Rankings may be determined based on these attributes. For example the word “Manhattan” may refer, among other things, to either “Manhattan, New York” or “Manhattan, Ill.” Manhattan, N.Y. will be ranked higher than Manhattan, Ill. with respect to the attribute population. In this way, like entities may be compared based on common criteria, and one will rank higher than the other. The attributes utilized to determine the rankings at block 112 may be retrieved from the entities database or from some other database, for example.

At block 116, rankings of meanings and/or senses of the word may be determined based on user attributes. At least some of the meanings/senses may correspond to the entities determined at block 108. The attributes of the user may be determined in a variety of ways. In a website implementation, user information may be obtained from observing user browsing activity, cookies, etc., while the user interacts with the website. It may be gathered and used on the fly, rather than pre-generated. Such information may include an indication of the user's geographical location, or GeoIP location. The GeoIP location, in turn, yields information such as the time zone the user is in, the currency of the user's country, and the dominant language spoken in the user's area. The user's location may be used to judge distances or likelihoods that entities will be familiar or foreign to that user. For example, the term “Independence Day” in a user's query may refer to any of a hundred Independence Days throughout the world. But rankings of the different Independence Days may be generated based on the user's geographical location. For example, if the user is located in the United States, the sense of “Independence Day” referring to July 4 may be ranked high.

Continuing with this example, if the user's country does not have an Independence Day, then another country that does may be logically linked to or associated with the user's country. For instance, San Marino does not have an Independence Day, but it is a landlocked enclave which is completely surrounded by Italy, which does have an Independence Day. Such hard-coded relationships between entities also may be used to further disambiguate words.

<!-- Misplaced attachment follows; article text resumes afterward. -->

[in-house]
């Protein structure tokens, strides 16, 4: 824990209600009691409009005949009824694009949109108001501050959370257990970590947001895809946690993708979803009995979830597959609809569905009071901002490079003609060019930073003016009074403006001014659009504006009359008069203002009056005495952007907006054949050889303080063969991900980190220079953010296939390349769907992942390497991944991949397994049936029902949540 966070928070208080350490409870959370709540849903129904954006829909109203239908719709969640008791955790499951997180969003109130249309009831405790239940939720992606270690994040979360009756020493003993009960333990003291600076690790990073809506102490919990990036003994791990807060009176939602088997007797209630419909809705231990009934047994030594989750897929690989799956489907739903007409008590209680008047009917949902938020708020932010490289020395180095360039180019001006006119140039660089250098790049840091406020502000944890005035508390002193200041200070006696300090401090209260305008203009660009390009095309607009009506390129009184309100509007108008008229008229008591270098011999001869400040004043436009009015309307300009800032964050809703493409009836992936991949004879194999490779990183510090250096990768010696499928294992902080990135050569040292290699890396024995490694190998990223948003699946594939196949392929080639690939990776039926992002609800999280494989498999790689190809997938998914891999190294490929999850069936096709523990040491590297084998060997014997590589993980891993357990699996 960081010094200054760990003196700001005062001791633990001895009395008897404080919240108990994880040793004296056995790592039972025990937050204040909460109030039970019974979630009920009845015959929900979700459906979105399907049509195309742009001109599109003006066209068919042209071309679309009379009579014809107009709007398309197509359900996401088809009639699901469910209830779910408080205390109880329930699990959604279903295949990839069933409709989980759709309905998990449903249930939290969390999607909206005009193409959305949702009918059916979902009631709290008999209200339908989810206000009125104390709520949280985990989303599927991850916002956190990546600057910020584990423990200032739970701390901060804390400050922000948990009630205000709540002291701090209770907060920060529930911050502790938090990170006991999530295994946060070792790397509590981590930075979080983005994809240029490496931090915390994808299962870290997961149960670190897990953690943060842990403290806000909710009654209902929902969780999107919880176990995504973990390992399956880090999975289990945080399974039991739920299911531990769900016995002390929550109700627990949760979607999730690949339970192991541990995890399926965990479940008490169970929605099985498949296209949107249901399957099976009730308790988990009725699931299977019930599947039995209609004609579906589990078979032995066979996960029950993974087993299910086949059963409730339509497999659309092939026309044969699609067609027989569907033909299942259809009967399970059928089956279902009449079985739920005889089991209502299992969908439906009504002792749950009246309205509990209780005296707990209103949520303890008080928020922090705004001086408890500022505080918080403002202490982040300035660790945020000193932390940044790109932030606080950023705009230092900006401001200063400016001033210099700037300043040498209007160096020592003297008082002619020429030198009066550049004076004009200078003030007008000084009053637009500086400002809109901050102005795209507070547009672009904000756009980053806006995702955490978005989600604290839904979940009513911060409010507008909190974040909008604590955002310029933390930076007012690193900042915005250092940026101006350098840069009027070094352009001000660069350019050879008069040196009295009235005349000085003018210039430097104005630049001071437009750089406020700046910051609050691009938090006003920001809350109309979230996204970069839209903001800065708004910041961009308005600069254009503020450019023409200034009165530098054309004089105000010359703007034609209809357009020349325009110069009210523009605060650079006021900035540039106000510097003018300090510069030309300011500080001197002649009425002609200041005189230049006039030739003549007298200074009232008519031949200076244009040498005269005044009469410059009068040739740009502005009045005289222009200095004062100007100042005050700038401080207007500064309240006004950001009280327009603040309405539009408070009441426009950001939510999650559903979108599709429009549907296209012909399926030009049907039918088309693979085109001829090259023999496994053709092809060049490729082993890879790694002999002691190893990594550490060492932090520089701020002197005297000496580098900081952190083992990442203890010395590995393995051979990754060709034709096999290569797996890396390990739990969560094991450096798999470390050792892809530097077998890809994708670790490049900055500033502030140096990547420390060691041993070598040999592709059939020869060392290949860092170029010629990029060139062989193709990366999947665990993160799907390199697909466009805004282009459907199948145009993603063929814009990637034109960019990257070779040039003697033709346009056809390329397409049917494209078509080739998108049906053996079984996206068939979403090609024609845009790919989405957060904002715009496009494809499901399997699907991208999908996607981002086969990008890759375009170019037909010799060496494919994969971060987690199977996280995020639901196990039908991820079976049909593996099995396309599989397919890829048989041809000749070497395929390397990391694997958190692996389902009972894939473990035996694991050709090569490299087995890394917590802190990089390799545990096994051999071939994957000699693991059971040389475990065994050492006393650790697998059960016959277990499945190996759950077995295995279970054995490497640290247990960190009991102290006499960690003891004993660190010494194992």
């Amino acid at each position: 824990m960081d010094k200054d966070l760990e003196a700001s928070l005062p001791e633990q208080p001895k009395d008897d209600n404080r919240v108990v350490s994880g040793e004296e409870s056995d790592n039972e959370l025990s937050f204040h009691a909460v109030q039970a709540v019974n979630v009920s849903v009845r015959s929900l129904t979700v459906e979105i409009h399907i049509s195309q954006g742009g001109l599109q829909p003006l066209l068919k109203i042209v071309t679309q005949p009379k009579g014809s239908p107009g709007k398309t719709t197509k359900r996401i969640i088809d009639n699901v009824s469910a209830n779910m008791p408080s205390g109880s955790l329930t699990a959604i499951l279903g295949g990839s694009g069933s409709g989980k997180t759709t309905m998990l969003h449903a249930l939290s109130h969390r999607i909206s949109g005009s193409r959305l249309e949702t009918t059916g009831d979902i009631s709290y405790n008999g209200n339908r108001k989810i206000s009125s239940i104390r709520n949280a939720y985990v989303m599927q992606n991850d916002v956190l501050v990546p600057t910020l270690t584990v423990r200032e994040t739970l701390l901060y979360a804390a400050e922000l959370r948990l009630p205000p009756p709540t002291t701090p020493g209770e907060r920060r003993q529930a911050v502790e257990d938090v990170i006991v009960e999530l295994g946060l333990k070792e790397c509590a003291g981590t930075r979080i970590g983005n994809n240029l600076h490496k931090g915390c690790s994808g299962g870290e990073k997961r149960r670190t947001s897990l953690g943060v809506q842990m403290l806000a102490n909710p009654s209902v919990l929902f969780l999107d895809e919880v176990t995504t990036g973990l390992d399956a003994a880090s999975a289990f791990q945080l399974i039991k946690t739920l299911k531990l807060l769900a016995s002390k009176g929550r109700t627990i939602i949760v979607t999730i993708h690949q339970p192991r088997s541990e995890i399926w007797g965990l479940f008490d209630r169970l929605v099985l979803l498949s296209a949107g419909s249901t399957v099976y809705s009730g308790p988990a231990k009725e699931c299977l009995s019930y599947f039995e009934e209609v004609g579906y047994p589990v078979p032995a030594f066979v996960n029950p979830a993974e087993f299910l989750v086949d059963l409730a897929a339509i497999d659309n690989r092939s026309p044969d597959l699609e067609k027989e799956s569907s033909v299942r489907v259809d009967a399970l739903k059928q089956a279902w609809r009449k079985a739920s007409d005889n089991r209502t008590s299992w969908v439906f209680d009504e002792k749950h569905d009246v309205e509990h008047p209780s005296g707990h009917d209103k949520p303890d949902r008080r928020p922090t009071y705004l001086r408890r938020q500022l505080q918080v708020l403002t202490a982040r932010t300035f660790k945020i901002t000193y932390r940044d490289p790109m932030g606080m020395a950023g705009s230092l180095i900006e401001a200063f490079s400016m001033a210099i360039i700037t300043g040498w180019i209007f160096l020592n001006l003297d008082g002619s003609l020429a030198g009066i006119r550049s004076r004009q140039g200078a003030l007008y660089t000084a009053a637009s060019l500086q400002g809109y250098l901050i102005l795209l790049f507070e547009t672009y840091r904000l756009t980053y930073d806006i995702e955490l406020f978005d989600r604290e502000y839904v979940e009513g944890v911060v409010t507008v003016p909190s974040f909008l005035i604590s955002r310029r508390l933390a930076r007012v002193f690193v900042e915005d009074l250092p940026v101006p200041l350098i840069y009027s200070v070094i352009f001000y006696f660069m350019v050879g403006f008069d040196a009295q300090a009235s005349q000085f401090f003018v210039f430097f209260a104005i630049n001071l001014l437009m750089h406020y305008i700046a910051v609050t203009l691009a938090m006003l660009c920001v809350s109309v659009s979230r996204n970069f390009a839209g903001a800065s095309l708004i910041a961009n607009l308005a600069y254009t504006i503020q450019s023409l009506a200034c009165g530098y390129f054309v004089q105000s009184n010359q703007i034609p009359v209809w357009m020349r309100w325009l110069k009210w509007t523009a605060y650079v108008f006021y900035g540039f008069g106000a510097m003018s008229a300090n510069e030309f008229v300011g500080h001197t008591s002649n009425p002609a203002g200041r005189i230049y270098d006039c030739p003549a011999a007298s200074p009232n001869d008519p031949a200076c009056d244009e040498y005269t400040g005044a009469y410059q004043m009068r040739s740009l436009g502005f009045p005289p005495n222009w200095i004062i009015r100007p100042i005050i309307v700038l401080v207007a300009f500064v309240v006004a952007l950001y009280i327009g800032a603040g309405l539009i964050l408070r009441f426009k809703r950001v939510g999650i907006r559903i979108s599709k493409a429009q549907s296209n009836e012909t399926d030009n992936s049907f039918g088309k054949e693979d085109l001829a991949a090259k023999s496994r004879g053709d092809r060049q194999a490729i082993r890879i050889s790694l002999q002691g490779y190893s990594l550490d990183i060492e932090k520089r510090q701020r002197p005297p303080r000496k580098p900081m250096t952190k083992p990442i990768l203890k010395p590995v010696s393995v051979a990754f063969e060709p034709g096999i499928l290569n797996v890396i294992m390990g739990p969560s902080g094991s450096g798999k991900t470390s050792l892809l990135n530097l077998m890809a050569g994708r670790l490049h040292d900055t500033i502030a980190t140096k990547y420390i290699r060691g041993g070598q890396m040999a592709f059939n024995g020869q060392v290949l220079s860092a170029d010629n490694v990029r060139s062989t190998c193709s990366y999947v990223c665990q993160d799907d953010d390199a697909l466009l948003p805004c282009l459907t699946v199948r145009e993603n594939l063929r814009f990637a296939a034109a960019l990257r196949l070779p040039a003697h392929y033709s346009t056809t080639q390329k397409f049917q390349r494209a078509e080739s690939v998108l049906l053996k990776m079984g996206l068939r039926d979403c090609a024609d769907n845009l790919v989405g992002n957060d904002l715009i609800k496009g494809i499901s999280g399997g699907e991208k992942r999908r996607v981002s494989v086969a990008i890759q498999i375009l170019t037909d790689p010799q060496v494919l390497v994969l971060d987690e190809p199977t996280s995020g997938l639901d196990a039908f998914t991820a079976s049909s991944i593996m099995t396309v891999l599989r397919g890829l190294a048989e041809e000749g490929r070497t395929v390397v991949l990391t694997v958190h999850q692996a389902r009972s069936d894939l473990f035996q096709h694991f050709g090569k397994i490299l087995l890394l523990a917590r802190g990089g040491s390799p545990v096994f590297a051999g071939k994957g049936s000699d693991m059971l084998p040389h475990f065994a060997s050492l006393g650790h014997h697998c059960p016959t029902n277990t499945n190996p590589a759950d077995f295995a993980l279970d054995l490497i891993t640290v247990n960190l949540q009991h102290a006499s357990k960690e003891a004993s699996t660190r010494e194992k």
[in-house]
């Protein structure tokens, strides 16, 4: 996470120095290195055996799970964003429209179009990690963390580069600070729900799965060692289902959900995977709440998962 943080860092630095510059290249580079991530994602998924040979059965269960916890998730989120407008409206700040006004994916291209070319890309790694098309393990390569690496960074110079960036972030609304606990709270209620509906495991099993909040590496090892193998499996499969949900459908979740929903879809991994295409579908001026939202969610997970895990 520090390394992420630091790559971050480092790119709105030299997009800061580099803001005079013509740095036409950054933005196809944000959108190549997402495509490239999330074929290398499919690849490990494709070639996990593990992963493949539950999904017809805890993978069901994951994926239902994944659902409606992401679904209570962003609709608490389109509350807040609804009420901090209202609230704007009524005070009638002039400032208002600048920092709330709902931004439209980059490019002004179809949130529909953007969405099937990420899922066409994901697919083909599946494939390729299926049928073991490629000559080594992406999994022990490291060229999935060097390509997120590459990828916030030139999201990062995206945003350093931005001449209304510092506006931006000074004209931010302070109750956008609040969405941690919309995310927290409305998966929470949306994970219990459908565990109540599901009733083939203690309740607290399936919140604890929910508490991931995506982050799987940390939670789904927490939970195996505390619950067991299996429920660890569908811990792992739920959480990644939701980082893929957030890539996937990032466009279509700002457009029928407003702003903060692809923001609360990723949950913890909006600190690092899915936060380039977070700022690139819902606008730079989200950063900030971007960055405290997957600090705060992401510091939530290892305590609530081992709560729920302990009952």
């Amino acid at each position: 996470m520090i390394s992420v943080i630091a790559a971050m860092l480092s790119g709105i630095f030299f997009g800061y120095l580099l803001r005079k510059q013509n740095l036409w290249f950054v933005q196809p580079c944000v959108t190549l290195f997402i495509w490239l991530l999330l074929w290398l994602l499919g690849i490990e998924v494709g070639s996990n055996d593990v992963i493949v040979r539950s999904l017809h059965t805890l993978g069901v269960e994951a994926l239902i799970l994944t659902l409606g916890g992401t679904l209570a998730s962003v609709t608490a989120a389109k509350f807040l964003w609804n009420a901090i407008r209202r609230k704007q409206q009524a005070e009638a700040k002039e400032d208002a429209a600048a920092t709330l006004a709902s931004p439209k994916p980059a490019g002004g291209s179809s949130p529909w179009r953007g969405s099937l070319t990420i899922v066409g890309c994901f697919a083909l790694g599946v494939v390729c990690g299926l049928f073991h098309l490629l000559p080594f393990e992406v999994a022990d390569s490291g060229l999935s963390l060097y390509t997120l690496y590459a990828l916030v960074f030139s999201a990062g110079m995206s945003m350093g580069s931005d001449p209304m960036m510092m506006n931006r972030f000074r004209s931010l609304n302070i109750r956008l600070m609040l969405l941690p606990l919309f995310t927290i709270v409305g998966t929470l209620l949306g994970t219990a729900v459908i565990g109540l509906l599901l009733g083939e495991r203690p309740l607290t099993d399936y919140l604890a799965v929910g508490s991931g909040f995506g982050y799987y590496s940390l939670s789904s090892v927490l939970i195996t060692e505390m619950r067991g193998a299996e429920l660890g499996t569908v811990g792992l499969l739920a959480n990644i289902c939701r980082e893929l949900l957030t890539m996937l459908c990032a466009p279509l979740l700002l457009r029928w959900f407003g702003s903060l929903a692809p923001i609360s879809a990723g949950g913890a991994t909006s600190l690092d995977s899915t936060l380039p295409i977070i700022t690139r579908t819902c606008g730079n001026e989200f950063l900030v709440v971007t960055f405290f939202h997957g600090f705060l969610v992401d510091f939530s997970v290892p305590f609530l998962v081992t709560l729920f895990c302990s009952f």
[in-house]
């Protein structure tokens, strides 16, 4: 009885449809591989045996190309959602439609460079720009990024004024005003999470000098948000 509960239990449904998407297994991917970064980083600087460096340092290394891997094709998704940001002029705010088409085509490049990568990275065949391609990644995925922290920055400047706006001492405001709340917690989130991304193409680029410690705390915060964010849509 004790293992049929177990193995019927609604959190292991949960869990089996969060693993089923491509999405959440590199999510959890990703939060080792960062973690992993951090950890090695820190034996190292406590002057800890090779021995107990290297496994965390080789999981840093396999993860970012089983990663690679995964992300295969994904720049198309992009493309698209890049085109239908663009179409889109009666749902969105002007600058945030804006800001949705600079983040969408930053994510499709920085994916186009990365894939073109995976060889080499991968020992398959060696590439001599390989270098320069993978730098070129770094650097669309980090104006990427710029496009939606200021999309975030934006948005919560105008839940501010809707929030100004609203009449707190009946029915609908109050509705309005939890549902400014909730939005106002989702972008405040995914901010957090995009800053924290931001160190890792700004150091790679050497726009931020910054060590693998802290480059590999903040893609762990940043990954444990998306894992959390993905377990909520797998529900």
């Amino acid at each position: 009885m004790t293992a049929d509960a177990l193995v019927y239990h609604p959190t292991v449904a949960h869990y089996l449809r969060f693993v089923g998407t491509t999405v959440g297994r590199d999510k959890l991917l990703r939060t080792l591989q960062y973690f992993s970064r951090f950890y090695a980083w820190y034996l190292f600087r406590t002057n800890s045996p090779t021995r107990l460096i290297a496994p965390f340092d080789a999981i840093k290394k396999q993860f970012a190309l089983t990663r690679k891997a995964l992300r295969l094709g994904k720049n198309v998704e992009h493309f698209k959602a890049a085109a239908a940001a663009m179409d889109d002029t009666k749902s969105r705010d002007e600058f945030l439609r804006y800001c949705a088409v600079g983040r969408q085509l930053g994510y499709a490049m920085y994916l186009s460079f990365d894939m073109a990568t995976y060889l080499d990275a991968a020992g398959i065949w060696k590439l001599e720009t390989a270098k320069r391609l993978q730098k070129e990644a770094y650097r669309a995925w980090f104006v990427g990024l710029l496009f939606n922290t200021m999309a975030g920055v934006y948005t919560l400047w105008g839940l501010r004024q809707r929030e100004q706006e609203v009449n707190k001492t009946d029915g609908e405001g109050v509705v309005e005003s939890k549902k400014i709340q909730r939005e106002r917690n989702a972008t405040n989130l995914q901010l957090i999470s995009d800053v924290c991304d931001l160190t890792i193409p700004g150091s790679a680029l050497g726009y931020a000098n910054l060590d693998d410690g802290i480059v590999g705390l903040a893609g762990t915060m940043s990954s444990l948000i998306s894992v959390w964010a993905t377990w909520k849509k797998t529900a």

Disambiguating certain formatting conventions of queries, such as the preferred date format, can depend on the user's GeoIP location as well. While Europe uses a day/month format, the United States uses a month/day format. The user's location may thus provide information so that one date format may be ranked higher than another.

In one embodiment, customized user attribute information may be used. If the user chooses different entities than the default assumption, then a profile may develop linking the user to those choices. By this method, the system can learn and remember which specific assumptions to make to a particular user. In another embodiment, a user may voluntarily supply attributes in response to prompts, for example. For example, may choose to maintain a profile with a website.

At block 120, rankings of meanings and/or senses of the word may be determined based on popularities of the different meanings and/or senses. In one embodiment, levels of popularity may be indicated by an index, which may be referred to as a “fame index.” The fame index generally may be a measure of how famous or popular an entity is, and the fame index may be generated in a variety of ways. For example, the fame index may be generated based on a number of semantically-rich references to the entity in an information repository, such as an online encyclopedia. The number of links to an encyclopedic entry may be a factor in determining a fame index for an entity corresponding to the encyclopedic entry. An online encyclopedia may contain semantic examples of entities that provide definition and context. Search engines, in comparison, often may not contain useful semantic data about entities. Searching for the physicist Einstein using a typical search engine, for example, will return many results, but some may be referring to another Einstein, or a company with Einstein in the name. Looking at links to an online encyclopedia, or another source of semantic data, may increase chances that an assumption regarding the meaning or sense of a word is correct.